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Original research
Combination release of chemokines from coated coils to target aneurysm healing
  1. Dimitri Laurent,
  2. Brandon Lucke-Wold,
  3. William S Dodd,
  4. Melanie Martinez,
  5. Muhammad Abdul Baker Chowdhury,
  6. Koji Hosaka,
  7. Kartik Motwani,
  8. Brian Hoh
  1. Lillian S Wells Department of Neurosurgery, University of Florida, Gainesville, Florida, USA
  1. Correspondence to Dr Dimitri Laurent, Lillian S Wells Department of Neurosurgery, University of Florida, Gainesville, FL 32611, USA; dimitri.laurent{at}neurosurgery.ufl.edu

Abstract

Background Monocyte chemoattractant protein 1 (MCP-1) and osteopontin (OPN) have been identified separately as key mediators of the aneurysm healing process following coil embolization in the rodent model. The ability of protein coated coils to accelerate this process is currently unknown.

Objective To create coils coated with both MCP-1 and OPN to target aneurysm healing.

Methods We used a polymer (poly(glycolide-co-caprolactone)) (Rao pharmaceuticals) (CG910) to test whether coils could be dual coated with active proteins with sequential reliable release. Coils were coated with poly-DL-lactic glycolic acid (PLGA), CG910, and subsequently dipped with protein OPN (inner layer for delayed release) and MCP-1 (outer layer for initial release). Release assays were used to measure protein elution from coils over time. To test in vivo feasibility, coated coils were implanted into carotid aneurysms to determine the effect on aneurysm healing.

Results The in vitro protein release assay demonstrated a significant amount of OPN and MCP-1 release within 2 days. Using a 200 µg/µL solution of MCP-1 in phosphate-buffered saline, we showed that CG910 coated coils provide effective release of MCP over time. In the carotid aneurysm model, MCP-1 and OPN coated coils significantly increased tissue ingrowth (74% and 80%) compared with PLGA and CG910 coated coils alone (58% and 53%). To determine synergistic impact of dual coating, we measured ingrowth for MCP-1/OPN coils (63%) as well as overlap coefficients for NOX4 and NFκB with CD31.

Conclusions This study demonstrates that MCP-1 and OPN coated coils are viable and may promote early aneurysm healing. Dual coated coils may have synergistic benefit given different location of protein interaction measured in vivo. Further work is warranted.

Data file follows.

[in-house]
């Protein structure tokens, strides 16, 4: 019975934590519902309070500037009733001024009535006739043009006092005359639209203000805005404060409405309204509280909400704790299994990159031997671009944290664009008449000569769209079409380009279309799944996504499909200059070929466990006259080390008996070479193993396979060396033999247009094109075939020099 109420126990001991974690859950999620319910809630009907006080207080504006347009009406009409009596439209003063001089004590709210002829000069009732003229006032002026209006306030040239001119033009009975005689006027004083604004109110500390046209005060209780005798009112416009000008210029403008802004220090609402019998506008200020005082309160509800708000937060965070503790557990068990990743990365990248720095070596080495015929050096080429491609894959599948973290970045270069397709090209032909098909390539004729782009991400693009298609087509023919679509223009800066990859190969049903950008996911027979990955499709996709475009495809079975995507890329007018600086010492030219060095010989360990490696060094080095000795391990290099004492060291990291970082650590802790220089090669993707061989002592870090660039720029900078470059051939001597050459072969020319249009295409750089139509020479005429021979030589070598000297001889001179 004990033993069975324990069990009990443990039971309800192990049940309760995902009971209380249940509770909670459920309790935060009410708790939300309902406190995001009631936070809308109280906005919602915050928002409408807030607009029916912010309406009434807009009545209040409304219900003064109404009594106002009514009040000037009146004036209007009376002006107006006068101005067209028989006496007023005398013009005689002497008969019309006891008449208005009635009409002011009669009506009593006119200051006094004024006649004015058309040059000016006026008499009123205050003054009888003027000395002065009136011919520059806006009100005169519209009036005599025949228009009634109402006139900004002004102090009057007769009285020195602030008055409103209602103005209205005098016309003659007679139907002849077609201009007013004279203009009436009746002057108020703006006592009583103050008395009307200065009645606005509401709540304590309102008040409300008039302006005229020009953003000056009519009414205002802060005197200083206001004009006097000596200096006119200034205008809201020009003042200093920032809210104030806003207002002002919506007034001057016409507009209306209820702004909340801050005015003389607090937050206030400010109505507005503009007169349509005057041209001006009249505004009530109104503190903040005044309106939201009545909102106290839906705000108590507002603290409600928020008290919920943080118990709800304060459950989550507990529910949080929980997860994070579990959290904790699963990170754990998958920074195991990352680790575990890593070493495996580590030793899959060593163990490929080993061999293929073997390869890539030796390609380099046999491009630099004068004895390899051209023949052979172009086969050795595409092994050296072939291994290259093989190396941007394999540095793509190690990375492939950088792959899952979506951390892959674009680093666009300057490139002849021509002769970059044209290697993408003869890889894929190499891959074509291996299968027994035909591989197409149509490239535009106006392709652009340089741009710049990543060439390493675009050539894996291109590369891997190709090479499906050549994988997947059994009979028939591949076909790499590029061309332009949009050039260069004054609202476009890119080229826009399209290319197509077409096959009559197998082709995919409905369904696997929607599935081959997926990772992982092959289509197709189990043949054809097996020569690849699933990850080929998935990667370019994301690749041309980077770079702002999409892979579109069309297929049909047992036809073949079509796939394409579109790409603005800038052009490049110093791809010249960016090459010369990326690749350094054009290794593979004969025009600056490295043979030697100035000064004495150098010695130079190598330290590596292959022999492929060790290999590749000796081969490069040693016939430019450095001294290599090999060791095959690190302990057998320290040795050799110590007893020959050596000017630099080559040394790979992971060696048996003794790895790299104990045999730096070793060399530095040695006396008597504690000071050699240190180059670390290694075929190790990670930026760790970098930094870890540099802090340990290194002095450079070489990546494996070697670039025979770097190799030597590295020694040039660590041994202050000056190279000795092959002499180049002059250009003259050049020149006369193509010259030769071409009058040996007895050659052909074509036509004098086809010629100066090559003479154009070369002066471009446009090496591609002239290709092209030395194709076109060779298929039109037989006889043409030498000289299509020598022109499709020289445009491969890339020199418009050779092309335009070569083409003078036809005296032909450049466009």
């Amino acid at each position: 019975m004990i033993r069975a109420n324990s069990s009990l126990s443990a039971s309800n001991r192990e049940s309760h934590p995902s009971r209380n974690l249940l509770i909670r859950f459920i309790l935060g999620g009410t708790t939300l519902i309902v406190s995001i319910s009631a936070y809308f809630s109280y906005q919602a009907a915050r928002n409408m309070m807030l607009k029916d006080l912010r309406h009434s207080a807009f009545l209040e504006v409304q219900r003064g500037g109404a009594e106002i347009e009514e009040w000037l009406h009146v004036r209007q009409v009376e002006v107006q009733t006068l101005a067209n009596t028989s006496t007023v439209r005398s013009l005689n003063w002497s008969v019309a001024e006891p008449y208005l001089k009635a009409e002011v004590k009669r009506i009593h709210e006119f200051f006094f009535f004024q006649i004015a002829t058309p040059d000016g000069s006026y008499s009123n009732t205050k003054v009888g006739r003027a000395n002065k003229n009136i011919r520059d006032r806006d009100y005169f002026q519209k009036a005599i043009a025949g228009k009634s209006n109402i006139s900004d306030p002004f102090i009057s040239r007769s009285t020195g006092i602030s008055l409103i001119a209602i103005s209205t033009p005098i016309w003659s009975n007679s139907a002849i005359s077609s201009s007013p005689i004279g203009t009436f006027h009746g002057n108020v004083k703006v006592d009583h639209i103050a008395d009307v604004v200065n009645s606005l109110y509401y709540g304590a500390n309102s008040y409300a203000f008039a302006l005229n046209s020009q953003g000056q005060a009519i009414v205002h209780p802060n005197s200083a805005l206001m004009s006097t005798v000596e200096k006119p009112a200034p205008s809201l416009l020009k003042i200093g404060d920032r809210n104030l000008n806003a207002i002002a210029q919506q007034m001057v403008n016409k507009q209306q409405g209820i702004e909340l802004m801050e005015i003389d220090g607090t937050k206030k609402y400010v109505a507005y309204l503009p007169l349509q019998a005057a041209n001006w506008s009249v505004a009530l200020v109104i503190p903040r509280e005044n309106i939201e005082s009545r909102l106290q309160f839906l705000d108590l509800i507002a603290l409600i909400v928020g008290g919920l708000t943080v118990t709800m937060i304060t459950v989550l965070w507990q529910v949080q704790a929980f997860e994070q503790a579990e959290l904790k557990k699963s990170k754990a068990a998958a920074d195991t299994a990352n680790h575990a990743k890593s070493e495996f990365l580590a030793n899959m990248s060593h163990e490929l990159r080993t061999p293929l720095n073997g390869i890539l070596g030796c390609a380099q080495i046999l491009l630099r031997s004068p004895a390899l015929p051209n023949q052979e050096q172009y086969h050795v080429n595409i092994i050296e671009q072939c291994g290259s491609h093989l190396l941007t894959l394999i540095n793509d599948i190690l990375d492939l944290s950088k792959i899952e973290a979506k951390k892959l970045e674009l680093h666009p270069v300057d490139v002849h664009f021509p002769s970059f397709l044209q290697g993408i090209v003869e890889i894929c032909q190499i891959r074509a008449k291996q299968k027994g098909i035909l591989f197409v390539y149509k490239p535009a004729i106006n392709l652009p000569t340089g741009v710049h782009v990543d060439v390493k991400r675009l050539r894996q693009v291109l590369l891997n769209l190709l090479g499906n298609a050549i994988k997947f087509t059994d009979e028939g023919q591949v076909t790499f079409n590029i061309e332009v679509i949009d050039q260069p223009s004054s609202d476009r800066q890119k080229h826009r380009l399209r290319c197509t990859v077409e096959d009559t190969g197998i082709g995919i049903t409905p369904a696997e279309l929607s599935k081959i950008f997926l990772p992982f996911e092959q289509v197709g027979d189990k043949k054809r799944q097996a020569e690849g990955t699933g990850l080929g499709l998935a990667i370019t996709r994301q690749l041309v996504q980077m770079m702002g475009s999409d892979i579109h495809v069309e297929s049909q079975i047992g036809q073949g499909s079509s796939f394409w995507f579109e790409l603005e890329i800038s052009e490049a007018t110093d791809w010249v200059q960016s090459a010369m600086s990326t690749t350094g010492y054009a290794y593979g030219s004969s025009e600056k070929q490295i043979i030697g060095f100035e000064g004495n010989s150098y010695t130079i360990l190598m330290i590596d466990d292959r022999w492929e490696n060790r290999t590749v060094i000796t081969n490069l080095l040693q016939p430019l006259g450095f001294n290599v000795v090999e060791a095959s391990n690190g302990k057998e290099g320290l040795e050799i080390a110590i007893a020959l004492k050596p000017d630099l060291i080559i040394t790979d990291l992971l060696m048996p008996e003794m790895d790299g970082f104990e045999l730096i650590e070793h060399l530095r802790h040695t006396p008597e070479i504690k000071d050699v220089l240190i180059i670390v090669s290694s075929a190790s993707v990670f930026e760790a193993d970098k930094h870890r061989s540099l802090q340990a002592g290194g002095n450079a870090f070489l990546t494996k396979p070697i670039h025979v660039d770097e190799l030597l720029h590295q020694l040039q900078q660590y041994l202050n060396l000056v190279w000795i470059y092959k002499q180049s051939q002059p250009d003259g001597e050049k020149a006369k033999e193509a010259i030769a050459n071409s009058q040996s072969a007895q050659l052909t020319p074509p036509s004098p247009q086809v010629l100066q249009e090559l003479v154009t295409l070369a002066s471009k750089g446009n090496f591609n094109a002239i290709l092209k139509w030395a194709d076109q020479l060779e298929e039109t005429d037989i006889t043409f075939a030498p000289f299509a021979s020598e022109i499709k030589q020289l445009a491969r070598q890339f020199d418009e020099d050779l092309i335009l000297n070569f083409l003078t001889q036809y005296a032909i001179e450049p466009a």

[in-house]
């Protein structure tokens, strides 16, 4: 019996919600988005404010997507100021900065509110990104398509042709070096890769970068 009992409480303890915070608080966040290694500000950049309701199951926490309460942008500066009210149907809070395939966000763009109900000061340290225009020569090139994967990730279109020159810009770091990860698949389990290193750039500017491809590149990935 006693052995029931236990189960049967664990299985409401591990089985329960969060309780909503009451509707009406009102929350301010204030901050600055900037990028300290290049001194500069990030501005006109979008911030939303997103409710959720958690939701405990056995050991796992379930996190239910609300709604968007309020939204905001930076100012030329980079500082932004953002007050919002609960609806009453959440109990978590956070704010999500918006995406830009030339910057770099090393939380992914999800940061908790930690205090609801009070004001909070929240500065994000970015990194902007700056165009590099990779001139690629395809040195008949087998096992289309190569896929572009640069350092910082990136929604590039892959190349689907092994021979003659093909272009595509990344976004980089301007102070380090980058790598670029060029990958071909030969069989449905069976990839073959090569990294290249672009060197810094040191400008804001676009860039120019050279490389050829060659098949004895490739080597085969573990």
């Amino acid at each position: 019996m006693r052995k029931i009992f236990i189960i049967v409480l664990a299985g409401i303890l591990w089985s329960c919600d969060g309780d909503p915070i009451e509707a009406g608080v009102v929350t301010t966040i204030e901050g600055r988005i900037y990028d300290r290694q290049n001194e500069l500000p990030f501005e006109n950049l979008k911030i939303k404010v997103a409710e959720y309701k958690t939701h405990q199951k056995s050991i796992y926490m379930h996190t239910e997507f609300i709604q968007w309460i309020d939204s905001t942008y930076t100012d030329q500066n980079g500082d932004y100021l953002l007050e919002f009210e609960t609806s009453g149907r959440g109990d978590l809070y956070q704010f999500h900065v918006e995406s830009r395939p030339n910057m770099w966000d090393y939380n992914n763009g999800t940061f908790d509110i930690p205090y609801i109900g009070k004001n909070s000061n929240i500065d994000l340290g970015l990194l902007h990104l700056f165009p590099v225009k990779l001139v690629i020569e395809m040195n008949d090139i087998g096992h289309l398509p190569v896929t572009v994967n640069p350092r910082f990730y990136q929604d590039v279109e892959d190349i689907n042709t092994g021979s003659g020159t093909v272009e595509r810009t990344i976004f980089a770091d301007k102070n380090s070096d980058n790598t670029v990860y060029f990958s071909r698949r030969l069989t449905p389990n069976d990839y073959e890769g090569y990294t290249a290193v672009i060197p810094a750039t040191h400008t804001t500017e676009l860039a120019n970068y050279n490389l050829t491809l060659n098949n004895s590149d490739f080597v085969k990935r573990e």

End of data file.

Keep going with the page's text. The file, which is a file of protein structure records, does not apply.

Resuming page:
• Aneurysm
  • Coil
  • Bioactive
  • Inflammatory Response

Data availability statement

All data relevant to the study are included in the article or uploaded as supplementary information.

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Data availability statement

All data relevant to the study are included in the article or uploaded as supplementary information.

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Footnotes

  • Twitter @dlaurent955

  • Contributors All the authors have made substantial contributions to the acquisition, analysis, and data interpretation; drafting the work and making revisions; approving the final draft for submission; and are accountable for the integrity of the work presented. DL, BH, and KH made substantial contributions to the conception of the project. DL accepts full responsibility for the work and/or the conduct of the study, had access to the data, and controlled the decision to publish.

  • Funding This study was funded by SNIS (Fellow/Young Investigator Research Grant).

  • Competing interests DL received funding for this work provided by the SNIS fellow/young investigator research grant. BL-W received funding by the NIH R25 (ns108939-04). WSD has received funding from the brain aneurysm foundation and the NIH. KH has received funds from the brain aneurysm foundation and the NIH. BH and KH have an active patent undergoing review: “Methods, devices, and compositions for lesion repair and prevention.” BH has received funding from the NIH, SNIS, and brain aneurysm foundation. The work is further supported by funding from the Eblin Research Endowment, the Christine Desmond Fund, the James and Brigette Marino Family Professorship Endowment, and the St George Family Fund.

  • Provenance and peer review Not commissioned; externally peer reviewed.

  • Supplemental material This content has been supplied by the author(s). It has not been vetted by BMJ Publishing Group Limited (BMJ) and may not have been peer-reviewed. Any opinions or recommendations discussed are solely those of the author(s) and are not endorsed by BMJ. BMJ disclaims all liability and responsibility arising from any reliance placed on the content. Where the content includes any translated material, BMJ does not warrant the accuracy and reliability of the translations (including but not limited to local regulations, clinical guidelines, terminology, drug names and drug dosages), and is not responsible for any error and/or omissions arising from translation and adaptation or otherwise.

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